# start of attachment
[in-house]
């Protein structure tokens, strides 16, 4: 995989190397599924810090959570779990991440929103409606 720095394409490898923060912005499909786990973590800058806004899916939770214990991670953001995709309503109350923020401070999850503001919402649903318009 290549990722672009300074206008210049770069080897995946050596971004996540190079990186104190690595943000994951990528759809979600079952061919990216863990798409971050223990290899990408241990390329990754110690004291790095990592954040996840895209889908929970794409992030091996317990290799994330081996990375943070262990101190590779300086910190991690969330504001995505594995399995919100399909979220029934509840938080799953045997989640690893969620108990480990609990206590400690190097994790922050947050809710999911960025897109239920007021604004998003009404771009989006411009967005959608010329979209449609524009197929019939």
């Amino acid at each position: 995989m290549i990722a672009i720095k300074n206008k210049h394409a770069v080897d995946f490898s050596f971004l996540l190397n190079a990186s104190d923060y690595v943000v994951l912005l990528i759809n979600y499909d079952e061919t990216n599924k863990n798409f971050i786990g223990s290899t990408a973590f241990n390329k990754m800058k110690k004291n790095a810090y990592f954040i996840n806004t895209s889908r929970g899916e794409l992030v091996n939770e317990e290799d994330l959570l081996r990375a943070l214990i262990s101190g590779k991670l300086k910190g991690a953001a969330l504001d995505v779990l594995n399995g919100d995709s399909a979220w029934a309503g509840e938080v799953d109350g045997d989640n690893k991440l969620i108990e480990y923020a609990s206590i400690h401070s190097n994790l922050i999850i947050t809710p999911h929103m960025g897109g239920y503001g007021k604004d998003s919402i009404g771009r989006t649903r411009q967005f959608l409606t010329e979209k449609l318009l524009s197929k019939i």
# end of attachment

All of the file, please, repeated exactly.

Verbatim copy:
[in-house]
């Protein structure tokens, strides 16, 4: 995989190397599924810090959570779990991440929103409606 720095394409490898923060912005499909786990973590800058806004899916939770214990991670953001995709309503109350923020401070999850503001919402649903318009 290549990722672009300074206008210049770069080897995946050596971004996540190079990186104190690595943000994951990528759809979600079952061919990216863990798409971050223990290899990408241990390329990754110690004291790095990592954040996840895209889908929970794409992030091996317990290799994330081996990375943070262990101190590779300086910190991690969330504001995505594995399995919100399909979220029934509840938080799953045997989640690893969620108990480990609990206590400690190097994790922050947050809710999911960025897109239920007021604004998003009404771009989006411009967005959608010329979209449609524009197929019939």
């Amino acid at each position: 995989m290549i990722a672009i720095k300074n206008k210049h394409a770069v080897d995946f490898s050596f971004l996540l190397n190079a990186s104190d923060y690595v943000v994951l912005l990528i759809n979600y499909d079952e061919t990216n599924k863990n798409f971050i786990g223990s290899t990408a973590f241990n390329k990754m800058k110690k004291n790095a810090y990592f954040i996840n806004t895209s889908r929970g899916e794409l992030v091996n939770e317990e290799d994330l959570l081996r990375a943070l214990i262990s101190g590779k991670l300086k910190g991690a953001a969330l504001d995505v779990l594995n399995g919100d995709s399909a979220w029934a309503g509840e938080v799953d109350g045997d989640n690893k991440l969620i108990e480990y923020a609990s206590i400690h401070s190097n994790l922050i999850i947050t809710p999911h929103m960025g897109g239920y503001g007021k604004d998003s919402i009404g771009r989006t649903r411009q967005f959608l409606t010329e979209k449609l318009l524009s197929k019939i």